Sunday, December 11, 2011

Noam Pikelny at Smith's Olde Bar, 12/9

Finally, it could be ignored no longer. Jesse Cobb, eyes toward the ruckus upstairs, strummed an E minor chord, rocked back and forth, and belted a chorus in lock-step with the thunderous sound from above. “Last dance with Mary Jane/One more time to kill the pain.” Gabe Witcher on fiddle, picked up the lazy guitar riff, passing it to banjo player Noam Pikelny. Hilarity ensued.

Performing to a sold-out, multi-generational crowd in the tiny, oddly shaped Atlanta Room of Smith’s Olde Bar, Noam Pikelny’s group had continually tried to laugh off the Tom Petty cover band playing the main room upstairs, even though occasional bursts of sound through the open doorway threatened to sometimes derail Pikelny and co.’s acoustic bluegrass.

"Just in case you're confused, this is not the Tom Petty cover show," Pikelny had explained earlier in the evening, before launching into the first tune, a traditional-sounding original called “Jim Thompson’s Horse.” For the next two hours, the band — rounded out by vocalist Aoife O'Donovan, guitarist Chris Eldridge and bassist Mark Schatz — performed nearly all of Pikelny’s sophomore release, Beat the Devil and Carry a Rail, along with a few older originals and a smattering of bluegrass standards. Never once did they seem overly annoyed by what was happening above, but the extra noise had to be distracting.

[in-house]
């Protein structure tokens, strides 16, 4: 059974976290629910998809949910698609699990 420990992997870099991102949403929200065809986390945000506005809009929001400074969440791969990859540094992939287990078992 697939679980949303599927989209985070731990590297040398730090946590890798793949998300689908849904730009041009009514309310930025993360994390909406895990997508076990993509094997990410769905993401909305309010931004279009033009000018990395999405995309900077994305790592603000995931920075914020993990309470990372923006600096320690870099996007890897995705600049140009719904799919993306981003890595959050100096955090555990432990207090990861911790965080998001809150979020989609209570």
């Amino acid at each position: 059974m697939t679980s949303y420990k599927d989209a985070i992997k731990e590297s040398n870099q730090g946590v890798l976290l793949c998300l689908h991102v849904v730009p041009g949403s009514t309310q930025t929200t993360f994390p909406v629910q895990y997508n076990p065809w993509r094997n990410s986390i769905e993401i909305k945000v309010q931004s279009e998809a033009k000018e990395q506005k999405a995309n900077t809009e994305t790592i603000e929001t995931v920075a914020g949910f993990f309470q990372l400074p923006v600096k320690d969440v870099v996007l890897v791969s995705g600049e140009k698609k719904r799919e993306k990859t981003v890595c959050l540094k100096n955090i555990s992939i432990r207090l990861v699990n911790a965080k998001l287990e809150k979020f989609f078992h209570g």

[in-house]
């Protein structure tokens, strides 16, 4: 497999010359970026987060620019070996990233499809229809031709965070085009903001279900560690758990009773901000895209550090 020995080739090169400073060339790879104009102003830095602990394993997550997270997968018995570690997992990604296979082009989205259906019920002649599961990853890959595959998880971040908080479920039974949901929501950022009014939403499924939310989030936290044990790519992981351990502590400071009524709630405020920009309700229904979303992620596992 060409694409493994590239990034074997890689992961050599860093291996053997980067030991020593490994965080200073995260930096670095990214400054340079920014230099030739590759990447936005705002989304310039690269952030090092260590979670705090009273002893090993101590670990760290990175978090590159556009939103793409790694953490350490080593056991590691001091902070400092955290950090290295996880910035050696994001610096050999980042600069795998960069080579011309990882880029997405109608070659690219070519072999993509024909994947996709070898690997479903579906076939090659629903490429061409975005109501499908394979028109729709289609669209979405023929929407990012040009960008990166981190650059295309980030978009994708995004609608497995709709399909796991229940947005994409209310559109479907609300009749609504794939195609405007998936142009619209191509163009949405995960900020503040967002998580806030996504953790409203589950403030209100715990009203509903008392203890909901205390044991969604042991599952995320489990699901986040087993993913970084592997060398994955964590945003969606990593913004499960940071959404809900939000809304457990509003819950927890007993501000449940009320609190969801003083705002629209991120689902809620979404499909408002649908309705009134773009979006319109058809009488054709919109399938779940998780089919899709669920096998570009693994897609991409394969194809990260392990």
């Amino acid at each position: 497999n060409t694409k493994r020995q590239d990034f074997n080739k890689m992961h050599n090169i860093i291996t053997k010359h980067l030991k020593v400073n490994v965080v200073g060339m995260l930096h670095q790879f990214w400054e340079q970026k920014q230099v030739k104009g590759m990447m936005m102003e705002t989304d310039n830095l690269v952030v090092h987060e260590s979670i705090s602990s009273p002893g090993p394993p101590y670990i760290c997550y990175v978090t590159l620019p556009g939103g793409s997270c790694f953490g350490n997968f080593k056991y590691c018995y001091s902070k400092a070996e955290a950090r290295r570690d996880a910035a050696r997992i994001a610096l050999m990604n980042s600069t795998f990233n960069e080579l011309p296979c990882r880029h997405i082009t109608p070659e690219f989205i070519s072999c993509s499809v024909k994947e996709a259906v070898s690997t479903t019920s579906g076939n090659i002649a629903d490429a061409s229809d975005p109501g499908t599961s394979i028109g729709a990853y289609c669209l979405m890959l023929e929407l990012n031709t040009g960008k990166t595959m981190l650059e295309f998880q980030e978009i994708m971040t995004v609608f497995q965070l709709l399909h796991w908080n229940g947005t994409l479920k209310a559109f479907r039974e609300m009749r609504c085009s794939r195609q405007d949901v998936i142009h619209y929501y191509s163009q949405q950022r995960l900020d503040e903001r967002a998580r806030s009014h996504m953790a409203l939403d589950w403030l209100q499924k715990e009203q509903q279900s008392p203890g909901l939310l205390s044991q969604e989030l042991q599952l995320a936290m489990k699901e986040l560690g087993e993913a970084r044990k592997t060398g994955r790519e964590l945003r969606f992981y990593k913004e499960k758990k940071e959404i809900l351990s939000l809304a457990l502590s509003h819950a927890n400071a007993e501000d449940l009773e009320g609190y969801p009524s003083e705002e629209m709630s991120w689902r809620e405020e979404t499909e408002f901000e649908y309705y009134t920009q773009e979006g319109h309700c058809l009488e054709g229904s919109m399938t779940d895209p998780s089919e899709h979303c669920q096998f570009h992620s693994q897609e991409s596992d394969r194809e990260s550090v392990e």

Last time Pikelny appeared in Atlanta was as a member of the Chris Thile-led Punch Brothers — a thrilling, phenomenal band that plays a blend of modern bluegrass infused with popular music — at a packed Variety Playhouse. Though the Smith’s show had sold out a week before the concert, and fellow Punch members Witcher and Eldridge were in tow, this was a very different Atlanta experience.

Pikelny, the inaugural winner of Steve Martin’s bluegrass award, writes pure bluegrass tunes. But instead of using more traditional banjo rolls and techniques, he has taken a page from Bela Fleck’s playbook, expanding the instrument’s range and making use of the entire fretboard. His chords aren’t the usual fare, and his improvised lines sound jazz-based. Pikelny's version of bluegrass stays more grounded in tradition than his cohort Thile's compositions for the Punch Brothers, but the banjo player loves to push boundaries. It helps that he’s surrounded himself with the some of the bests purveyors of this new music, which is, in a sweeping generality, a young man’s game.

Throughout the night, the group played as a well-balanced, tight ensemble, with short solo breaks that always paid service to the song as a whole and not individual egos. O’Donovan lends her voice to one song on Beat the Devil, but here she shined on multiple occasions, including a duet with Witcher on Buck Owens’ “Before You Go.” Schatz, who performed clawhammer banjo on “Cluck Old Hen” (Steve Martin plays that part on the CD), also broke out his tap shoes for a stirring instrumental duet with Cobb.

In a fake documentary for Beat the Devil on, Pikelny presents himself as diva vocalist who, despite his terrible voice, simply wants to sing a few tracks on his new album. This was obviously a joke, but Pikelny bared his fragile voice during an intimate version of the folk tune "Will You Miss Me When I'm Gone" to close the show. The answer to this rhetorical question is, of course, yes. But we might not have to wait for long. The Punch Brothers are set to release an album in February; a tour through Atlanta, but perhaps not a repeat Pikelny vocal performance, is sure to follow.

- JR